If you reside in Denmark, the basic legal position is that the Danish provisions on inheritance will apply to your estate. If you do not reside in Denmark, the provisions on inheritance of the nation state with which you have the greatest ties, will apply.
If you are an EU national, your next of kin may decide whether your estate should be processed according to the legislation of your country of origin or pursuant to that of the country of residence at the time of your demise. You may also set out instructions in a will.
These are some of the key Danish provisions on inheritance
If you wish for your estate to be handled according to Danish law, your spouse will inherit one half of your estate while your children (called your ”surviving issue”) will inherit the other half in equal shares.
If you are co-habiting without being married, your surviving issue will inherit your entire estate in equal shares.
If you and your spouse have joint surviving issue, your spouse has the option of retaining undivided possession of the share of your estate, which would otherwise have been distributed to your joint surviving issue, until your surviving spouse dies, remarries, or decides to calculate and distribute your estate. Your surviving issue of another marriage, however, are entitled to inherit immediately on the administration of your estate.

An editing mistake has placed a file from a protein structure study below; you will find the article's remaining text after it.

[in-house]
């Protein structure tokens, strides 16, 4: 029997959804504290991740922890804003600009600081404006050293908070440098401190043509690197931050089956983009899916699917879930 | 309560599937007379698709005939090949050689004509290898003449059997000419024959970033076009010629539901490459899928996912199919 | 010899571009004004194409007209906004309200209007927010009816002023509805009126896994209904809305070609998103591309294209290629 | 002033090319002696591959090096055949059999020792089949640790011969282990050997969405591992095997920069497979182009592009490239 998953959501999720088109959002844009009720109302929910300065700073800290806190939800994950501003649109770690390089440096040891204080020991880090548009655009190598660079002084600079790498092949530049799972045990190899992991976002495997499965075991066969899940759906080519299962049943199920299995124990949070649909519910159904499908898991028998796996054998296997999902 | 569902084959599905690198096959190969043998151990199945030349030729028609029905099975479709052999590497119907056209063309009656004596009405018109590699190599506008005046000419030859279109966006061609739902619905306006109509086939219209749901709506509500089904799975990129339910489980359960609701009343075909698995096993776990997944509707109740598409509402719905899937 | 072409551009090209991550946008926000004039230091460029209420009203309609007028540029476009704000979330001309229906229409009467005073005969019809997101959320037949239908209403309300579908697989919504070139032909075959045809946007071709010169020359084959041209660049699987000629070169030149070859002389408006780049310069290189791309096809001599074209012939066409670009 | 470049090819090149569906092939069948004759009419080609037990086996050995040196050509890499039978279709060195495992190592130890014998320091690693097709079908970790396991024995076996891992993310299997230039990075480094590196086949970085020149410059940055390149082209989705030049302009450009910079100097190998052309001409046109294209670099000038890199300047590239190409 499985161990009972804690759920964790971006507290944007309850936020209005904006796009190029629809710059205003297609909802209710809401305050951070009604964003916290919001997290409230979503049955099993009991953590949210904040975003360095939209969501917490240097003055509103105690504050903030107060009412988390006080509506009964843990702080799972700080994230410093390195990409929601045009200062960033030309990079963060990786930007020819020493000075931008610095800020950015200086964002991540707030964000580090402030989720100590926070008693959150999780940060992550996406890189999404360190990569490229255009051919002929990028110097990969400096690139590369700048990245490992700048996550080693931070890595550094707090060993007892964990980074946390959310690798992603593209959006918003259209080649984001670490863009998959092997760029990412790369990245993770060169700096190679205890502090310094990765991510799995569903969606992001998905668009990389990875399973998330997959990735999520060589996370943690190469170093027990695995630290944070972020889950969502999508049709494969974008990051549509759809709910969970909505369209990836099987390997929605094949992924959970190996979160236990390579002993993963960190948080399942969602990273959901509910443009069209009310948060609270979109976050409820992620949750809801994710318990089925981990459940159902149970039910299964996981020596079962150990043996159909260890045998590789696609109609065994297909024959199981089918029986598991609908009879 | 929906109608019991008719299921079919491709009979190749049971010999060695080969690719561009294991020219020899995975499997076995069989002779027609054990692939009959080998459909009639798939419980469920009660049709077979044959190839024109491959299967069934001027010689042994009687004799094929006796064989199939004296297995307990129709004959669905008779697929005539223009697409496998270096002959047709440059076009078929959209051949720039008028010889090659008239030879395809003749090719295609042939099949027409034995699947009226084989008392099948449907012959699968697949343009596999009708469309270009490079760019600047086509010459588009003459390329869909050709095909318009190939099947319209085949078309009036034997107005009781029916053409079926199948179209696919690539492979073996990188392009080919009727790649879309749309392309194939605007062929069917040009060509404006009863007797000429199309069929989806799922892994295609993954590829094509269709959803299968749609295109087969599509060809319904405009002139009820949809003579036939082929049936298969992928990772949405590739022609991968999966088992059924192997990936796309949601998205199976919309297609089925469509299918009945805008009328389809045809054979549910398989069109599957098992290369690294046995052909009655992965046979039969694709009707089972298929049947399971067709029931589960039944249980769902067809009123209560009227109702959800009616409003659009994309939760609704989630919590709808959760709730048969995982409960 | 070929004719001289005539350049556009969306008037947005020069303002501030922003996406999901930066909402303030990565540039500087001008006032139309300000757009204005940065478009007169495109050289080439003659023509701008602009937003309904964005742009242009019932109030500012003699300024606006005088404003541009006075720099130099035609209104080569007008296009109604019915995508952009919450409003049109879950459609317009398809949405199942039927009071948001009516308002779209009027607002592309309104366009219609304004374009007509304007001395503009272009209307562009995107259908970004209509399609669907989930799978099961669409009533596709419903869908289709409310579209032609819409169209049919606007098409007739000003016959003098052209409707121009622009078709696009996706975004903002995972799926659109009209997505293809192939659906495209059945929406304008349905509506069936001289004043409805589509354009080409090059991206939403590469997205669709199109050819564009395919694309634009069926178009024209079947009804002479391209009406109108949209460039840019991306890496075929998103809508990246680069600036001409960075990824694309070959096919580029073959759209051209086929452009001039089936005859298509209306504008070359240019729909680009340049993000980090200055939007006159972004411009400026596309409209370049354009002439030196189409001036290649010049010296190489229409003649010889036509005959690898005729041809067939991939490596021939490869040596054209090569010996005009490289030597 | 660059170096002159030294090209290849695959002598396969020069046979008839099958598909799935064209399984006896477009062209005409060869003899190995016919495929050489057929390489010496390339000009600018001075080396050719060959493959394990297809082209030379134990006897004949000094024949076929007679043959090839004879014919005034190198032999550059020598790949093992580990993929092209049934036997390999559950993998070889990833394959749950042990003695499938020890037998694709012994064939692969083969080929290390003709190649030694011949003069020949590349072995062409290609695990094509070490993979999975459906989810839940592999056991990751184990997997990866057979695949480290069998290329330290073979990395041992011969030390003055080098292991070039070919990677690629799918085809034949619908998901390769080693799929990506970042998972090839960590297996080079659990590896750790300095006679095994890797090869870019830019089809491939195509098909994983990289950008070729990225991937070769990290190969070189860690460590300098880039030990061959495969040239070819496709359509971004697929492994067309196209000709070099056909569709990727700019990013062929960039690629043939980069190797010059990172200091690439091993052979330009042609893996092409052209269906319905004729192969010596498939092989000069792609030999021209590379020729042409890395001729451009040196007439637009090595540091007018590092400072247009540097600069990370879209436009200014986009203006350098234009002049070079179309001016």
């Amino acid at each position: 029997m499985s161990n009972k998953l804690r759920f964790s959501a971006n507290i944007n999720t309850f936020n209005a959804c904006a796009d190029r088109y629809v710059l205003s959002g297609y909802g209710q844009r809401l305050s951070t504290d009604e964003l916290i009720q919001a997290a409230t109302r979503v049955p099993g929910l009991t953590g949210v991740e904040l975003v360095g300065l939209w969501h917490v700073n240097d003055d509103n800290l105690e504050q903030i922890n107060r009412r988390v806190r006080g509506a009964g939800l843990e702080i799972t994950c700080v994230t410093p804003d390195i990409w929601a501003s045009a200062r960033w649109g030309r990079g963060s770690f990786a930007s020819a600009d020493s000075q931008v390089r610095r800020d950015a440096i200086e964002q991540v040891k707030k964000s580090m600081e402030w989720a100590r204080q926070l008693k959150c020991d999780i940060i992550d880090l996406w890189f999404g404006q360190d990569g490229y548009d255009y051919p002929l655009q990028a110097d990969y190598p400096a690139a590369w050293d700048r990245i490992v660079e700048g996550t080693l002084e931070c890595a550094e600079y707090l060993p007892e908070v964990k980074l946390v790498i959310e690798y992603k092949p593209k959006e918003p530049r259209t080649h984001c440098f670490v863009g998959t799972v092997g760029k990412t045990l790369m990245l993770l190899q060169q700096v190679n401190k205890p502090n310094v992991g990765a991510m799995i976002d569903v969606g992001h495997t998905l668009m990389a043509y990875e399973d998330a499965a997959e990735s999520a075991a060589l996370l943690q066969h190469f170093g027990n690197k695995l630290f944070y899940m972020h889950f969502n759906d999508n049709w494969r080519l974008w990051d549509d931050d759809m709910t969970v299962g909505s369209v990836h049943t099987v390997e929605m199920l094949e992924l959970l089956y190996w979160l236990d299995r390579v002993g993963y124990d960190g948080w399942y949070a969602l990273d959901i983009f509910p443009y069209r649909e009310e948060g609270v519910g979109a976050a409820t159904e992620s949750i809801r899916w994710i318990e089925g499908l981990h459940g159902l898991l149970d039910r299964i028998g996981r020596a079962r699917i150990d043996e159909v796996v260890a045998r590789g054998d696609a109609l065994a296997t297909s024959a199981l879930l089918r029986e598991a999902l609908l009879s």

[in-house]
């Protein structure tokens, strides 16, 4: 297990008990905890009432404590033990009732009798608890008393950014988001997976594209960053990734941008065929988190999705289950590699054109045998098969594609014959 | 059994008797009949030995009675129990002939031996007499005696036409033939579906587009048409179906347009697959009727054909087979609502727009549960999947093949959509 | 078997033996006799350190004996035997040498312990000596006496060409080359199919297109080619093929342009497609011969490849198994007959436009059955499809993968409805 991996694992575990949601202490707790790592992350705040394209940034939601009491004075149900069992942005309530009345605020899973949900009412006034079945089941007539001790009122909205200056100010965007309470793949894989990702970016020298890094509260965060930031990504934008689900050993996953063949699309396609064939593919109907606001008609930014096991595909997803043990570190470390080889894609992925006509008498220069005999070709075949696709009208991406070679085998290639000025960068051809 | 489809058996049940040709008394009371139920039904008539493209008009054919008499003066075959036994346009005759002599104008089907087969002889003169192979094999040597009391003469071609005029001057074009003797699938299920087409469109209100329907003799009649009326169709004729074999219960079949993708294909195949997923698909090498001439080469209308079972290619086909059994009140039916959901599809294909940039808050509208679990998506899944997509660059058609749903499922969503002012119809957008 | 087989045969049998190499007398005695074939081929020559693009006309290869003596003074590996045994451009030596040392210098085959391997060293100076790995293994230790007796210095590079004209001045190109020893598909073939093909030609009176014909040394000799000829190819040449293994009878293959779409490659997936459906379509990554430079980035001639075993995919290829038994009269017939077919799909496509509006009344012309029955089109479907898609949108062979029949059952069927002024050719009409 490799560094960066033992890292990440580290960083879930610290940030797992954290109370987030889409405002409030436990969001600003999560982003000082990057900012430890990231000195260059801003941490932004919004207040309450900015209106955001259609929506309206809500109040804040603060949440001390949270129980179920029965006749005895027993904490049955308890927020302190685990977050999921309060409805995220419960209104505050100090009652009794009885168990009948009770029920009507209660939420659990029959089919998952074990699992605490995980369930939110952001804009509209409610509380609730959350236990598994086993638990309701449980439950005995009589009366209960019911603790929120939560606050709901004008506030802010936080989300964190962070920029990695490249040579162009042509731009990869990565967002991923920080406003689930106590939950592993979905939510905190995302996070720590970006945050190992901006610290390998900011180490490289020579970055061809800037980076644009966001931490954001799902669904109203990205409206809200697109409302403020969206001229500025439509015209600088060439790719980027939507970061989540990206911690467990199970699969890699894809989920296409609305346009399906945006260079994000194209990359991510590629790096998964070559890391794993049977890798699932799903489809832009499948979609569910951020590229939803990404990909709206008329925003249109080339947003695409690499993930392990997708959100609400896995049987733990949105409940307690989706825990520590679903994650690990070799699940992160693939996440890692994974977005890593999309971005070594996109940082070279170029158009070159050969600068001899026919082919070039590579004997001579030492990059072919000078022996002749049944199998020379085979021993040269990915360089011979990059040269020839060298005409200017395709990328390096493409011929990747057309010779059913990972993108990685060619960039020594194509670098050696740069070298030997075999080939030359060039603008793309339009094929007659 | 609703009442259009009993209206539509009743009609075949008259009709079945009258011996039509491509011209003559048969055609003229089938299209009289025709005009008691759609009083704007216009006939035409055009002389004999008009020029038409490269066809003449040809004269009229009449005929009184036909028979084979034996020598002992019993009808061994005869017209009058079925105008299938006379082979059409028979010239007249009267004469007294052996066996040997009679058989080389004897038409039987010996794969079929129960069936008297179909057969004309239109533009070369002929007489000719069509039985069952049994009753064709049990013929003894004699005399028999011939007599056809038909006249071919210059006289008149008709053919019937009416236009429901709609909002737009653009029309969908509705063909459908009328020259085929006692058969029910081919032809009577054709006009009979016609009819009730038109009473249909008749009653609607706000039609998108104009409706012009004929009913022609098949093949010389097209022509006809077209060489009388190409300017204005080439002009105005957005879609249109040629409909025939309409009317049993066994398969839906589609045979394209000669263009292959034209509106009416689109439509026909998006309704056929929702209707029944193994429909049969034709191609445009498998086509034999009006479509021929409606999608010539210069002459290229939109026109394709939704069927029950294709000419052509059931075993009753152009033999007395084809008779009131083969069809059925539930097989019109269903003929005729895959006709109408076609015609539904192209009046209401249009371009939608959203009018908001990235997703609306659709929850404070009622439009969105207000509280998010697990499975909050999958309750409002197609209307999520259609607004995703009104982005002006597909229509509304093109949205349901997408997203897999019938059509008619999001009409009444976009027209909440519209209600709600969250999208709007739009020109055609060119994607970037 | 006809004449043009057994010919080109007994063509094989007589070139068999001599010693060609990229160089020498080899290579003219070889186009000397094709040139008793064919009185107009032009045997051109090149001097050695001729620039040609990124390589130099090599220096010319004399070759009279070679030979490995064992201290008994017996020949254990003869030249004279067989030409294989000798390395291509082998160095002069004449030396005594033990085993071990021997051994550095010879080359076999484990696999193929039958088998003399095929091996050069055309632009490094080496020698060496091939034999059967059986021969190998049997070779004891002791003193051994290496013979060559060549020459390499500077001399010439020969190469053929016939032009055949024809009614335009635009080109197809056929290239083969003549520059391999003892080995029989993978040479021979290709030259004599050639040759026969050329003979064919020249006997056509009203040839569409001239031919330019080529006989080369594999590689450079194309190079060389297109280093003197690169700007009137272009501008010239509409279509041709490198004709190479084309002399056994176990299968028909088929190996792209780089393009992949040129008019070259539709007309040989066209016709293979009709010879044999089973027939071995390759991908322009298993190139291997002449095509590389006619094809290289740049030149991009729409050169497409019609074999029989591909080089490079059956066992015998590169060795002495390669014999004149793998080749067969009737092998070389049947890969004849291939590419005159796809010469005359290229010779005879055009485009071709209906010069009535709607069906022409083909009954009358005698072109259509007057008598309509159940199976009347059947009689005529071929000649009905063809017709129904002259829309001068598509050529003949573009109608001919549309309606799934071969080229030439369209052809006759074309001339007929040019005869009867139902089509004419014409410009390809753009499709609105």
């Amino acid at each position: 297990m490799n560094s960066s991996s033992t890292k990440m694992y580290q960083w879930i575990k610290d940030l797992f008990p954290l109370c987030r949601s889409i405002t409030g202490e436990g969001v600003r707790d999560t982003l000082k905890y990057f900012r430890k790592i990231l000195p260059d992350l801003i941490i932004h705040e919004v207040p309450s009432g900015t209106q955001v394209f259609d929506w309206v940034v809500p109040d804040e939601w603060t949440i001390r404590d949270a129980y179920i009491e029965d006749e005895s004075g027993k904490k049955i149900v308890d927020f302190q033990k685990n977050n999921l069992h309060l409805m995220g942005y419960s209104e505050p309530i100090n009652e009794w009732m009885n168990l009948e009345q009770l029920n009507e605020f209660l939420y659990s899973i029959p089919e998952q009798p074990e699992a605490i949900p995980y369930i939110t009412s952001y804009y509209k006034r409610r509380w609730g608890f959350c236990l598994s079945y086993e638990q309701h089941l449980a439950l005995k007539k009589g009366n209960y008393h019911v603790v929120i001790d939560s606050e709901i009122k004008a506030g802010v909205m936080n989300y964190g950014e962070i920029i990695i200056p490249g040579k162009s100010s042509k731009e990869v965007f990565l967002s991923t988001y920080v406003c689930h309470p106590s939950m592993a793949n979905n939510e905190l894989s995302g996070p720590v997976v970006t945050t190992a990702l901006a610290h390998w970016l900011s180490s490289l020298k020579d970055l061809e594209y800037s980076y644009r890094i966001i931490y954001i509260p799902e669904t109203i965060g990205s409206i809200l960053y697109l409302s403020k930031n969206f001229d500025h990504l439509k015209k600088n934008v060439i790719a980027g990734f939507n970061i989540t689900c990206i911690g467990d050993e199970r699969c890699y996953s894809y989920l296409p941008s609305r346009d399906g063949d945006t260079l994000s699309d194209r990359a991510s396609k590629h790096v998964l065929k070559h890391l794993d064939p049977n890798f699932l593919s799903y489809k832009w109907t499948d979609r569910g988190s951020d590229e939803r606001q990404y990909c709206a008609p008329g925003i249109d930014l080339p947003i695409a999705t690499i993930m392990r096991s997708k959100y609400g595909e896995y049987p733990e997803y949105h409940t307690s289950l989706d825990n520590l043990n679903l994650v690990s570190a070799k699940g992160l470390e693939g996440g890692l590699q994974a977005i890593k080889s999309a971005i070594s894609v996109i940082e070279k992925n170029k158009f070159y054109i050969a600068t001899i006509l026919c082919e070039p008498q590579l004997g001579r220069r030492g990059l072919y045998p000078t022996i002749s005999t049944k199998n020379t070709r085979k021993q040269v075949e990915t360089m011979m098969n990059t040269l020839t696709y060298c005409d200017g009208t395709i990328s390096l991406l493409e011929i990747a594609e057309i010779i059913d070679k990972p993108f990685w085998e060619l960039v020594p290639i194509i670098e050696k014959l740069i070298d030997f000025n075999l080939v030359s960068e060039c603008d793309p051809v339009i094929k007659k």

Should you have neither a spouse nor any surviving issue, your parents will inherit your estate; and if your parents are dead, your siblings will inherit your estate.
Bequeathing your estate through a will
If that you wish to distribute your estate in different shares to that set out above and as provided for by Danish law, you must draw up a will in Denmark.
If you are neither married nor have any surviving issue, you are free to decide to whom you wish to bequeath (or give a share of) your estate.
However, if you are married or have surviving issue, you may distribute three-quarters of your estate as you wish. The remainder one-quarter is the portion of your estate, which must devolve compulsorily upon your spouse and your surviving issue.
A will should always be notarised and the Notary Public will record a copy of the will. The offices of the Notary Public are located at the local District Court. The Notary Public does not draft your will but confirms your identity on the execution of the will and also certifies that you have legal capacity.
Many non-lawyers find the rules and legal terms complicated. We recommend that you contact one of our lawyers who may advice you and who assist you in drawing up a will in Denmark should you choose to set up a will.